“Will the Syria crisis impact further on Lebanon and affect the private sector’s ability to function more than it is now? And you have to ask whether any Islamic fundamentalism – especially in the Bekaa – is going to affect alcohol production. I think the only thing stopping Lebanon’s entrepreneurial spirit in alcohol or anything else is the threat of conflict,” Karam said.
– with

Wednesday, November 06, 2013

The so-called “Sushi war”

International Link magazine - Hong Kong

Barely a week goes by without news of Sunni-Shia sectarian violence. Shia are beheaded by Sunni extremists in Syria and the videos aired online. Thousands continue to die in Iraq due to sectarian warfare in the aftermath of the US occupation. Terms like the “Shia crescent” are bandied about, while Sunni religious leaders call for a Jihad in Syria. But is this Sunni-Shia sectarianism an ancient rivalry that flares up now and again, as the mainstream narrative makes out? Or are vested interests utilizing this apparent divide for geo-political ends? Paul Cochrane reports from Beirut.

In certain circles in the Washington beltway, policy makers and 'think tankers' regular use the term “the Sushi war.” This does not refer to disputes over tuna fish quotas in the Pacific Ocean or the eponymous Japanese cuisine, but to the sectarian conflict within Islam, between the Sunnis and the Shiites (or Shia). Such terminology makes light of what is underway in countries with Sunni and Shia populaces, of the mounting death toll, violence and animosity between the two sects, especially in Iraq, Pakistan, Lebanon, Egypt and, more recently, Syria.
But this tongue-in-cheek reference belies a seriousness by trying to make light of what is underway, as if the US does not have a hand in stoking the fires of the so-called “sushi war.” Furthermore, global powers and the establishment like mnemonics and abbreviations, even if not appropriate, like “Af-Pak” for the Afghanistan-Pakistan region - to call a Pakistani a “Paki” is considered a racist slur, as former US President George W. Bush found out when he made a related verbal faux pas in 2002 that soured bilateral tensions.
The US as the world's hegemonic power is involved in sectarianism at the macro level, the regional level and the local level for its own geopolitical ends. Yet it is not acting alone. In the Middle East, there are regional players and intermediaries, such as the pro-West Gulf states like Saudi Arabia and Qatar that are pushing a Sunni agenda, and on the opposite side, the nemesis of the US and the Gulf monarchies, Shia Iran. Then there are the local actors: the sheikhs in the pay of regional powers, media outlets that stoke tensions between sects, and militant groups that carry out attacks.
“Someone is playing with this religion left, right and centre. Sheikhs are on the payroll, like back in the 1960s when they wrote anti-communist speeches until they came out of their turbans,” said Mohammad, an Arab veteran of the Mujahideen against the Soviets in Afghanistan in the 1980s that wanted to remain anonymous. “This sectarianism crosses all the boundaries of logic. It doesn't have any roots for a valid conflict, except for being a divide to provoke people against each other. Most Muslims are standing by and watching what is happening, and wondering what to do with each other.”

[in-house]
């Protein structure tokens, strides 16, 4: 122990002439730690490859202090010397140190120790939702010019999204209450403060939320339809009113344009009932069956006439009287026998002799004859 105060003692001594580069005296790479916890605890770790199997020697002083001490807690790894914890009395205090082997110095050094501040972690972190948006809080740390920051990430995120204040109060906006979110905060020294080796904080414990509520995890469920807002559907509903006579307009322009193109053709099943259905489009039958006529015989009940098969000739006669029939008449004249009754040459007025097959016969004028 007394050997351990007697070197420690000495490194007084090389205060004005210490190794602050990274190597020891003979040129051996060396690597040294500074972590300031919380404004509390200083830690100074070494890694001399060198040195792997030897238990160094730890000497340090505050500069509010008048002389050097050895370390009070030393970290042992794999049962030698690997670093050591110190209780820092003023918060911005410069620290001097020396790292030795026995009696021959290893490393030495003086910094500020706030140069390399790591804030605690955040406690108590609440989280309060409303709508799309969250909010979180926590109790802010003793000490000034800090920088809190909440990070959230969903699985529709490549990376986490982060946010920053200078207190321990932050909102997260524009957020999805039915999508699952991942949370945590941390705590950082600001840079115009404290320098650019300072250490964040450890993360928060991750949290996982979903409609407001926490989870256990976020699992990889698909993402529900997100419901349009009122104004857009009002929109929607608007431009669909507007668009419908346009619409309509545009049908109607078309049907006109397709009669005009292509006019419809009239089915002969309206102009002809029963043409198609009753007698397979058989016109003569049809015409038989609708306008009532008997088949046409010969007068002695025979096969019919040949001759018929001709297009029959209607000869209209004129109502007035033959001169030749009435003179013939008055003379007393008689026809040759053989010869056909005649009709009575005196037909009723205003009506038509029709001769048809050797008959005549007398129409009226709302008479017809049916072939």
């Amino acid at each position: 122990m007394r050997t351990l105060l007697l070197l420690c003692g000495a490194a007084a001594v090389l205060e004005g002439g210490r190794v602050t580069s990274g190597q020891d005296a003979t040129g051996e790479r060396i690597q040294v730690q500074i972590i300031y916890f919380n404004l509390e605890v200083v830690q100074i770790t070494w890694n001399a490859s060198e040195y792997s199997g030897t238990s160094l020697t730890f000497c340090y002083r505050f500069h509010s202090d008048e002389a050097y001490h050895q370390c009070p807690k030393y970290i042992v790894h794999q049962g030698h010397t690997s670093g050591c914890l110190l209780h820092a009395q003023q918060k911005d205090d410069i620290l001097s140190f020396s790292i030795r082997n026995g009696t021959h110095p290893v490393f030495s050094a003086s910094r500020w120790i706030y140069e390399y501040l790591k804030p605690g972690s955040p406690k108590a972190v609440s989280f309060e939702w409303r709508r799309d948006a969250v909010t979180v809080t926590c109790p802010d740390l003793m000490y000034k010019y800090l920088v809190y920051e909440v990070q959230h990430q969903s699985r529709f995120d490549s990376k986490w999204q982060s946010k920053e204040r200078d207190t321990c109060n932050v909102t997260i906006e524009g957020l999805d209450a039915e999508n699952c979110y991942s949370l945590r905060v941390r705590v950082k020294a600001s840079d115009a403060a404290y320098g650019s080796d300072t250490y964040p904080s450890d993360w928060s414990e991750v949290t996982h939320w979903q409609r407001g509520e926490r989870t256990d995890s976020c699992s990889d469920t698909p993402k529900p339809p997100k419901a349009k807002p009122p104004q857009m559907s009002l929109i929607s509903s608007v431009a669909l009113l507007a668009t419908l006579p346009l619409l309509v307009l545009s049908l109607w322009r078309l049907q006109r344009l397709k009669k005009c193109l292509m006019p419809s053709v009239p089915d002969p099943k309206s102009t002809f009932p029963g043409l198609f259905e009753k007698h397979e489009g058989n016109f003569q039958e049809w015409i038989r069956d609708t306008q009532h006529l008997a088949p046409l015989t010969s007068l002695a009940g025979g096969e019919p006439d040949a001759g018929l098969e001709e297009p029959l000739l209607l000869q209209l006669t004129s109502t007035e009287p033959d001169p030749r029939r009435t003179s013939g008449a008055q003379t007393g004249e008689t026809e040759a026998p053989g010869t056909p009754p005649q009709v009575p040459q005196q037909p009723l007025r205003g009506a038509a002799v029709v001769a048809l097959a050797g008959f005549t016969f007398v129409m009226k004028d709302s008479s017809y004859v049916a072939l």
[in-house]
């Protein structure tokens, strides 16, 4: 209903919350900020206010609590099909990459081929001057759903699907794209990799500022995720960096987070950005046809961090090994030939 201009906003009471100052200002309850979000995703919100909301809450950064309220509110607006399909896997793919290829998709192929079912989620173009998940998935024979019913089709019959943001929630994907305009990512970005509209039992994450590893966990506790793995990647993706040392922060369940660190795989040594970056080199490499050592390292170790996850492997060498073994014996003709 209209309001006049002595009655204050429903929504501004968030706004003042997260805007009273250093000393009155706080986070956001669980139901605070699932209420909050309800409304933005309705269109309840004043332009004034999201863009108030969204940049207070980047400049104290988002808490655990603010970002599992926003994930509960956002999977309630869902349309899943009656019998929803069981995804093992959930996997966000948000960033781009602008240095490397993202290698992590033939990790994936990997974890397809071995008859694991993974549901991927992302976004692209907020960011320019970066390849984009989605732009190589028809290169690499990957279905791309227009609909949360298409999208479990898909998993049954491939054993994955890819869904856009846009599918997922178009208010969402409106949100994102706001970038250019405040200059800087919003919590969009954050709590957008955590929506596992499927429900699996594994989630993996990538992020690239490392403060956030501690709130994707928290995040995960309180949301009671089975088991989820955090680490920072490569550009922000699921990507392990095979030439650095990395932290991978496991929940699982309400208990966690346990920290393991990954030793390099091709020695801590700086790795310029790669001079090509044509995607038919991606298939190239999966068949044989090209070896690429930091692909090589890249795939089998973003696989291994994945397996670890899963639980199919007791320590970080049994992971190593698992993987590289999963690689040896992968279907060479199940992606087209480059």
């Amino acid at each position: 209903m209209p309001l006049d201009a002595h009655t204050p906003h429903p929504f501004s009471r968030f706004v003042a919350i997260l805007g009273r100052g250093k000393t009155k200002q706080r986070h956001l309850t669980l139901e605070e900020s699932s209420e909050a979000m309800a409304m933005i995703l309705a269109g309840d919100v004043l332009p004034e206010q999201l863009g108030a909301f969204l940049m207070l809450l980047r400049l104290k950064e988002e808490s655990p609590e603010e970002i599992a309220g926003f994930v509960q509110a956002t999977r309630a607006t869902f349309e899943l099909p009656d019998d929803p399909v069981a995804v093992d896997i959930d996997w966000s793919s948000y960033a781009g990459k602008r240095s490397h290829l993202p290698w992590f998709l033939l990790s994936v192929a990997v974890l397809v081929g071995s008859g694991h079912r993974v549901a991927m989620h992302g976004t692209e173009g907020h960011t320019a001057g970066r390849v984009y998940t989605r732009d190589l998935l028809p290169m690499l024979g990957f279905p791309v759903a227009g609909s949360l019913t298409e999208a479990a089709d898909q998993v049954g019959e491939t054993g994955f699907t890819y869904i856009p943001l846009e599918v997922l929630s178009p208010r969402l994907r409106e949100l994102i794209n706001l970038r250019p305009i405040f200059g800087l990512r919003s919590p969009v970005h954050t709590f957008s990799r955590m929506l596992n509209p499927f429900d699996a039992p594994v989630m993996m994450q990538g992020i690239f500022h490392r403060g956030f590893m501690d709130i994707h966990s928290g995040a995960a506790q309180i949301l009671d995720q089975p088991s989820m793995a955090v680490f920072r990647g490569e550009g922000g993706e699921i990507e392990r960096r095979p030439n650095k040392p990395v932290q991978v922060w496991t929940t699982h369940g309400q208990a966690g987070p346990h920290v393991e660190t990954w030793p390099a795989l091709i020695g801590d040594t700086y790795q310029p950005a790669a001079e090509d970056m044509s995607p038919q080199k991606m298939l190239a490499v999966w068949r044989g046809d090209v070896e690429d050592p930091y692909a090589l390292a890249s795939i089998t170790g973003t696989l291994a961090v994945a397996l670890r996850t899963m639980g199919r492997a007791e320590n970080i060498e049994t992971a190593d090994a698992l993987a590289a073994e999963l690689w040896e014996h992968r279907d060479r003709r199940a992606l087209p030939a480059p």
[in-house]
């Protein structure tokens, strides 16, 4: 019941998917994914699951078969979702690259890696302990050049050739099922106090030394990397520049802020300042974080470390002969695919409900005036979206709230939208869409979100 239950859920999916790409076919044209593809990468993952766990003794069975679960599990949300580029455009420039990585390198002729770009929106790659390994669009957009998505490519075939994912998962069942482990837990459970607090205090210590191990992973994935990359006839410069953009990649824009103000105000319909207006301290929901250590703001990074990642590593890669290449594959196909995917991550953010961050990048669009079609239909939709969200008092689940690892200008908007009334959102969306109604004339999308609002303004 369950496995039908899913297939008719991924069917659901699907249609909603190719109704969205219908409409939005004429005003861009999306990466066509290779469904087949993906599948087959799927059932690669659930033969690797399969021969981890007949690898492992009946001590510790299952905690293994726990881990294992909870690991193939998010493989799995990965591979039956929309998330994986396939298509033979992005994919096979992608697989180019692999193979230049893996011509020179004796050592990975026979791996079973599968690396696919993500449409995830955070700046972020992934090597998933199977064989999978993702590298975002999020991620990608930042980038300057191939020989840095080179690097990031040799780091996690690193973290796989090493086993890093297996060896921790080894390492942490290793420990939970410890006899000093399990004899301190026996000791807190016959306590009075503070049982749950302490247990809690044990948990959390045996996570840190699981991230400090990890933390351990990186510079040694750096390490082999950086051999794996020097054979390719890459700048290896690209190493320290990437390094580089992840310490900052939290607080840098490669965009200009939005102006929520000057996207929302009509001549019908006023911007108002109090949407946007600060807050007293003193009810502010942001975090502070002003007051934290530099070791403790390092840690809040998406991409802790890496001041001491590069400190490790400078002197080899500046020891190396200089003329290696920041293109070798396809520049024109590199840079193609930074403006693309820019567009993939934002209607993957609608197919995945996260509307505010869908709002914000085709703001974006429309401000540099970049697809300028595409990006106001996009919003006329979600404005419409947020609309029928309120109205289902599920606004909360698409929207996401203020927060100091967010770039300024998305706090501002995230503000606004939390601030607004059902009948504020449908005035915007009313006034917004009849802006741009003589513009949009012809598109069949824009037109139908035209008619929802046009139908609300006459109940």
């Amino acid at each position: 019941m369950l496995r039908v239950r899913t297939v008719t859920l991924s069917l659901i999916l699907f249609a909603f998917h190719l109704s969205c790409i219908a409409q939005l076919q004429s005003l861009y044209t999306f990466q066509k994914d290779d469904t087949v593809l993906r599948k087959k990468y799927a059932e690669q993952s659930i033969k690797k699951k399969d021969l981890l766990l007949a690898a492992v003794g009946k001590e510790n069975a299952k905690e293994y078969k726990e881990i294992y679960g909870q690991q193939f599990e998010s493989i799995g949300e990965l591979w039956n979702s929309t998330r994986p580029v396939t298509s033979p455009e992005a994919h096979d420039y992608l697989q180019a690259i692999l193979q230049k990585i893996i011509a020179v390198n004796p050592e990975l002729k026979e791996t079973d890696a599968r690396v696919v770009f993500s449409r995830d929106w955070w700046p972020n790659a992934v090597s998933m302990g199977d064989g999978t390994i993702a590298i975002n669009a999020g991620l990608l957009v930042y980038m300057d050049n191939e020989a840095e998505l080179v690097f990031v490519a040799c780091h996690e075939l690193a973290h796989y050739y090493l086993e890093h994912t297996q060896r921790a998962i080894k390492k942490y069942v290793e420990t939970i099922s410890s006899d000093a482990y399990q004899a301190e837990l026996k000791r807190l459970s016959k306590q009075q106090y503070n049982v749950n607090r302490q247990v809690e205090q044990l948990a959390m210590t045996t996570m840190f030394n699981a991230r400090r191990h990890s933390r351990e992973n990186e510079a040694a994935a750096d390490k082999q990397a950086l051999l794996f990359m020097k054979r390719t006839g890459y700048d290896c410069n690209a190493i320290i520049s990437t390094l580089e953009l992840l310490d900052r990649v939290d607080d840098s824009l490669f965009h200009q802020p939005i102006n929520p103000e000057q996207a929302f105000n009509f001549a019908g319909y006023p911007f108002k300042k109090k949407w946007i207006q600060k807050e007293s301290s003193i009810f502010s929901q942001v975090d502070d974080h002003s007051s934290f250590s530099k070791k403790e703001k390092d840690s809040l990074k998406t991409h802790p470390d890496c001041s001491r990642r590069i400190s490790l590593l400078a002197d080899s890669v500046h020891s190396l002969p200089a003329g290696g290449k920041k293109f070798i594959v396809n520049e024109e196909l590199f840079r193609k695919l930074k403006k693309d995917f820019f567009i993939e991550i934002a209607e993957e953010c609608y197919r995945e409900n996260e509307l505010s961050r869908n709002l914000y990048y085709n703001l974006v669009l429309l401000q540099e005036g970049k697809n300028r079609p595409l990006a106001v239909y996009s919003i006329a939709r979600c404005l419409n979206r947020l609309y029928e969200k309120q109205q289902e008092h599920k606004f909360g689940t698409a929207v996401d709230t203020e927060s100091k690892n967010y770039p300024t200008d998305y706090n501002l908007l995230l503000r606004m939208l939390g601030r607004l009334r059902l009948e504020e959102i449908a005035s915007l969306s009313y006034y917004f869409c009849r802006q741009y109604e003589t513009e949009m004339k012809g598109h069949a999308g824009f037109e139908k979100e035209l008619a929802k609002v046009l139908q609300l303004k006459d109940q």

But before getting into the situation today, a bit of background history first. 

A bit of history

Factionalism in Islam started in the wake of the death of the Prophet Muhammed in 632 AD, over who was to succeed as the caliph, the leader of this new and ascendant monotheistic religion. The first four caliphs were all companions of the prophet: Abu Bakr, Umar ibn Al Kattab, Uthman ibn Affan and Ali ibn Abi Talib. The majority of Muslims – Sunnis at around 90 percent of the 1.6 billion Muslims worldwide today – consider that the prophet did not designate a successor, but partisans (Shia) of Ali, believe that he was denied his rightful succession as a member of the prophet's family, being the cousin of Muhammed and his son-in-law, having married Fatima. Factionalism came to a head in 680 AD when the son of Ali, Hussain, lead a rebellion in what is now Iraq against the Ummayad caliph Yazid, which was crushed with Hussain's “martyrdom” in Karbala. This event is commemorated every year – Ashoura – and is a central historical narrative in Shia Islam, that of the suffering and martyrdom of Hussain in pursuing the rightful rule of the Prophet's family. Indeed, you rarely find any Shiites named after the first three caliphs.
The rift led to theological differences, the primary one that for the Shia religious leadership is vested in an Imam (leader) that is a descendant of Ali and Hussain. To the Sunnis, religious authority for interpreting Islam is based on the collective judgment of the community – the ulama, traditional religious scholars - and not through the divinely inspired Imam.
While there is clear historical continuity over the past 1,400 years in theological differences, it is hard to find any parallels to the sectarianism of today. “The Sunnism or Shi'ism of one age is quite different from that of another. So we must avoid essentialism,” said Professor Tarif Khalidi, Sheikh Zayed Chair in Islamic and Arabic Studies at the American University of Beirut, and the translator of the Penguin edition of the Qur'an into English. “In origin my theory is that Sunnism was associated with groups who felt that the unity of the community was the highest ethical-political value while Shi`ism believed that the integrity of the ruler was the best guarantee of good government. There are echoes of these two foundational beliefs in today's Sunnism and Shi`ism but they're only echoes.”
While this is a brief summary – as there are many offshoots of Shia Islam as well as theological schools within Sunni Islam – differences within Islam cannot be simplistically compared to that of Christianity, and the rivalry between the Catholic and Protestant churches during the Reformation (which happened in Europe some 1,500 years after the death of Jesus Christ) and ensuing conflicts, such as the 30 Years War. As Khalidi noted: “When approaching this subject we need to rid ourselves of parallels with Protestant/Catholic conflicts in Europe.”